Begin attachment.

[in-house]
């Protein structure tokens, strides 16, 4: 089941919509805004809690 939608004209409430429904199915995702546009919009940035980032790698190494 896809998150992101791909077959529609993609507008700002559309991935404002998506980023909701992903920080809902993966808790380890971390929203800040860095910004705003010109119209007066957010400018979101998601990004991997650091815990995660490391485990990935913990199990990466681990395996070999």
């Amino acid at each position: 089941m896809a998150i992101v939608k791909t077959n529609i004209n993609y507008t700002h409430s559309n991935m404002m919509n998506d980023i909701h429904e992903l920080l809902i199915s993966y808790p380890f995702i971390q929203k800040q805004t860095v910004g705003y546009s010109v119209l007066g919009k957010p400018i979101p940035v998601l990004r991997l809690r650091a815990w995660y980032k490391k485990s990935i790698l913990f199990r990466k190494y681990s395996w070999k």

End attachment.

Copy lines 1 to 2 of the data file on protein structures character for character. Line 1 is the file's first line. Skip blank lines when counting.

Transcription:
[in-house]
């Protein structure tokens, strides 16, 4: 089941919509805004809690 939608004209409430429904199915995702546009919009940035980032790698190494 896809998150992101791909077959529609993609507008700002559309991935404002998506980023909701992903920080809902993966808790380890971390929203800040860095910004705003010109119209007066957010400018979101998601990004991997650091815990995660490391485990990935913990199990990466681990395996070999």